It has been proposed that the general function of the brain is inference, which corresponds quantitatively to the minimization of uncertainty (or the maximization of information). However, there has been a lack of clarity about exactly what this means. Efforts to quantify information have been in agreement that it depends on probabilities (through Shannon entropy), but there has long been a dispute about the definition of probabilities themselves. The "frequentist" view is that probabilities are (or can be) essentially equivalent to frequencies, and that they are therefore properties of a physical system, independent of any observer of the system. E.T. Jaynes developed the alternate "Bayesian" definition, in which probabilities are always conditional on a state of knowledge through the rules of logic, as expressed in the maximum entropy principle. In doing so, Jaynes and others provided the objective means for deriving probabilities, as well as a unified account of information and logic (knowledge and reason). However, neuroscience literature virtually never specifies any definition of probability, nor does it acknowledge any dispute concerning the definition. Although there has recently been tremendous interest in Bayesian approaches to the brain, even in the Bayesian literature it is common to find probabilities that are purported to come directly and unconditionally from frequencies. As a result, scientists have mistakenly attributed their own information to the neural systems they study. Here I argue that the adoption of a strictly Jaynesian approach will prevent such errors and will provide us with the philosophical and mathematical framework that is needed to understand the general function of the brain. Accordingly, our challenge becomes the identification of the biophysical basis of Jaynesian information and logic. I begin to address this issue by suggesting how we might identify a probability distribution over states of one physical system (an "object") conditional only on the biophysical state of another physical system (an "observer"). The primary purpose in doing so is not to characterize information and inference in exquisite, quantitative detail, but to be as clear and precise as possible about what it means to perform inference and how the biophysics of the brain could achieve this goal. © 2012 by the authors.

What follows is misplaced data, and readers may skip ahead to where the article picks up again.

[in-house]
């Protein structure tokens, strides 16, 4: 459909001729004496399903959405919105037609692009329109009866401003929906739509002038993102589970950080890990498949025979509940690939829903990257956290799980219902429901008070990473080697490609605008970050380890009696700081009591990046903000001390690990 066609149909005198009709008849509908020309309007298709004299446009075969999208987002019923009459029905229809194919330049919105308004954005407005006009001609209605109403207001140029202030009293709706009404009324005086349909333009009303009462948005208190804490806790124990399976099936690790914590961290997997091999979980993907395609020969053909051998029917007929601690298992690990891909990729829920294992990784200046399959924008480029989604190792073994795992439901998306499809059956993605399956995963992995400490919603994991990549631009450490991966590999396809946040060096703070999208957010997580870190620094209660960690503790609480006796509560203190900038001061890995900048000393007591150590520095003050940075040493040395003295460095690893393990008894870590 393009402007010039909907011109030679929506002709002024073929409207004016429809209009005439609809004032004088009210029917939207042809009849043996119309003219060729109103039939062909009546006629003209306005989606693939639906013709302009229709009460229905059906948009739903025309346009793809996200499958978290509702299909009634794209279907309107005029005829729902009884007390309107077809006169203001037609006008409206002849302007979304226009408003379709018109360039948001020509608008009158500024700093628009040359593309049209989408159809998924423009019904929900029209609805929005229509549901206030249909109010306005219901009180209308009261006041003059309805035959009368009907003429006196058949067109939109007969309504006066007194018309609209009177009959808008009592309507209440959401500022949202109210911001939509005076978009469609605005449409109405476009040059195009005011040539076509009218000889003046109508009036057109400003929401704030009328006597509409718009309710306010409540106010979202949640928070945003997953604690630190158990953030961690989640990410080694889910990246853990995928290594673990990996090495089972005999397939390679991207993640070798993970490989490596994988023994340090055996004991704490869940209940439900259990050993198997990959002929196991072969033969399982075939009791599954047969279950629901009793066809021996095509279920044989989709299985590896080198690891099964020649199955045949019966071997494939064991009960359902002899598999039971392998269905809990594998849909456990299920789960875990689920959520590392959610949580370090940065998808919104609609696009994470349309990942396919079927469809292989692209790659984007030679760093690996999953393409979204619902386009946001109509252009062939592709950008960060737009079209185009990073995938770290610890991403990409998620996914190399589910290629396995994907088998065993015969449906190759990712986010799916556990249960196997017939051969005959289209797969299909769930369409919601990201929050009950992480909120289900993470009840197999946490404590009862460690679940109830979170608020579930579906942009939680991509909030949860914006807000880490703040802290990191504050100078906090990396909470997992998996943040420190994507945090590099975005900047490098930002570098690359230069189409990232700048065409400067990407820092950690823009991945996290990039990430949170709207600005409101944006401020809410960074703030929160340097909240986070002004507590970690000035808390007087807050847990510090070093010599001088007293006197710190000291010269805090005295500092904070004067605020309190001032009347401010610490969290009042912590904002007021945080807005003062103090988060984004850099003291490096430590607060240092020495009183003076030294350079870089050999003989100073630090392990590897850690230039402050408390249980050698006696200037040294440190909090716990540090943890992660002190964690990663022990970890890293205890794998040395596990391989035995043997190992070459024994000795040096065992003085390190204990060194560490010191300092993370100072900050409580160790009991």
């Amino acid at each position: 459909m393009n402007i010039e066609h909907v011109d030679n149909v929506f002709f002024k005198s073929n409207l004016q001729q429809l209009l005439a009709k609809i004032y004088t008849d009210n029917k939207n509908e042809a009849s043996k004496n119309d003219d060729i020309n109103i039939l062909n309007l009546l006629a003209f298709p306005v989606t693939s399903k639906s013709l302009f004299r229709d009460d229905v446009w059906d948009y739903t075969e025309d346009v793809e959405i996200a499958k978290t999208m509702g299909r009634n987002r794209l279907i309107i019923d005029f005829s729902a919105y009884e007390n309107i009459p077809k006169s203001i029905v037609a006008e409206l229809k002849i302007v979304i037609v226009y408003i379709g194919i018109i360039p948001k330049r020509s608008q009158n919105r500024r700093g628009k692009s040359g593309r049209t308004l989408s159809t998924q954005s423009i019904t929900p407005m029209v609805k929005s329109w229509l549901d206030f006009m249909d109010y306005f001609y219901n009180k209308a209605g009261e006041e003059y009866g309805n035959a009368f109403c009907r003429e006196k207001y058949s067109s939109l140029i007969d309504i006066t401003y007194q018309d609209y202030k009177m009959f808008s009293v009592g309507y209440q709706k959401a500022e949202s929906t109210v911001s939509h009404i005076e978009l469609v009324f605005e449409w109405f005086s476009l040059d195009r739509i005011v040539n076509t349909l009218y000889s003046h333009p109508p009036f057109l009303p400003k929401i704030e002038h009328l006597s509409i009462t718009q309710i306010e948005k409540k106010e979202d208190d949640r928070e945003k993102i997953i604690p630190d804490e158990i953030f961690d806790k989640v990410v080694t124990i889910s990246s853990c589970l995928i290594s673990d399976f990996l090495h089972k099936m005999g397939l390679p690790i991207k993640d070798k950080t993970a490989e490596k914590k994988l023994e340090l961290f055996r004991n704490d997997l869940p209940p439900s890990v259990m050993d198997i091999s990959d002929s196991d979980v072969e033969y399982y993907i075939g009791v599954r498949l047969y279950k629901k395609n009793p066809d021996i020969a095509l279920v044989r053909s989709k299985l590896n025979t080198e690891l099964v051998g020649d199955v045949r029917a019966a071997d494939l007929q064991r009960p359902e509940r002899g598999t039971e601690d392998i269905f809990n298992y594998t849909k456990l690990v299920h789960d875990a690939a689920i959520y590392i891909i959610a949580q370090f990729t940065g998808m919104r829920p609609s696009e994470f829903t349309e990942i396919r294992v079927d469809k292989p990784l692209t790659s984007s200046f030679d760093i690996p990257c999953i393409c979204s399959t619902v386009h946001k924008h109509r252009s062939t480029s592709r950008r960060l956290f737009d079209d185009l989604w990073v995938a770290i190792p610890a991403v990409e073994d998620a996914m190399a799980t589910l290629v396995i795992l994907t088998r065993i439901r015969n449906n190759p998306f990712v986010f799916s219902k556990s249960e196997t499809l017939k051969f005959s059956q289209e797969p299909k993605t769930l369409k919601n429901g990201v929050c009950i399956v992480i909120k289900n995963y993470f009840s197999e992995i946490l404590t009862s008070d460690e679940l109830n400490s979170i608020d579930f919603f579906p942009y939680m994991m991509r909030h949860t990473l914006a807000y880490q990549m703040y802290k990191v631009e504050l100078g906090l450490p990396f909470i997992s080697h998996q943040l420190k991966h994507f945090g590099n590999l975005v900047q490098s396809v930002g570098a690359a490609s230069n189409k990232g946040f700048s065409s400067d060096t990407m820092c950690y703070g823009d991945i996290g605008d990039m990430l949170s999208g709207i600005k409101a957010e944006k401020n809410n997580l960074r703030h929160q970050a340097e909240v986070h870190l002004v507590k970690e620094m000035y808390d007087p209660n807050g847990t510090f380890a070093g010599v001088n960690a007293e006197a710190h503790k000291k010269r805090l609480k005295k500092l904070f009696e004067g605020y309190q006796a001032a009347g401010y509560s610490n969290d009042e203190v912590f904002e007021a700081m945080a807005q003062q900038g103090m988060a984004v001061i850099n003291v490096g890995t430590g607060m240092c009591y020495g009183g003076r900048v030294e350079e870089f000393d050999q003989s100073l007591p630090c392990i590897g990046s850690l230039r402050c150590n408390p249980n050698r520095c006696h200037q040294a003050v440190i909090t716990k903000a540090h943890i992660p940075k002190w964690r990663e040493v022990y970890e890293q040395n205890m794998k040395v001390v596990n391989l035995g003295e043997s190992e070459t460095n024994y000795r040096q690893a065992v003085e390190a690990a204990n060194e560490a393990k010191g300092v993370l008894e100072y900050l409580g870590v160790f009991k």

Agency: Department of Health and Human Services | Branch: National Institutes of Health | Program: SBIR | Phase: Phase II | Award Amount: 752.98K | Year: 2015

DESCRIPTION provided by applicant Neurodegenerative diseases such as Alzheimer and other dementias present significant societal and economic burden The number of patients suffering from these disorders grows rapidly owing to the aging of the world population Alzheimerandapos s Association projects that the number of Americans living with Alzheimerandapos s disease AD will increase from M today to M in Management and treatment of brain disorders is a critical task facing the healthcare innovation system continuing progress in this field will depend on early high confidence diagnosis Amyloid imaging agents the new promising class of Positron Emission Tomography PET radiopharmaceuticals enable diagnosis of Alzheimerandapos s pathology at the early stages of disease Brain Biosciences seeks to make neurological PET imaging affordable and widely available both in the clinic and in the research laboratory To achieve this goal we aim to develop validate and obtain k FDA clearance for CerePETandquot a compact portable high performance and cost effective PET scanner for brain imaging This innovative device is designed to achieve high resolution at a fraction of the cost of currently marketed whole body PET systems CerePET applications include i evaluation of amyloid burden in patients with suspected Alzheimer disease mild cognitive impairment and other neurodegenerative disorders ii multicenter clinical trials of CNS targeted pharmaceuticals using PET scan as a biomarker iii clinical neuroscience research During this Fast track SBIR project CerePET will be rigorously validated using a set of internationally recognized tests CerePET imaging performance will be characterized per NEMA NU the scanner will be used in a clinical study comparing amyloid burden in patients with Alzheimerandapos s disease and healthy controls PUBLIC HEALTH RELEVANCE This application proposes to develop small footprint high performance Positron Emission Tomography PET scanner optimized for brain imaging This device will lower the cost and increase availability of neurological PET examinations both in the clinical and research settings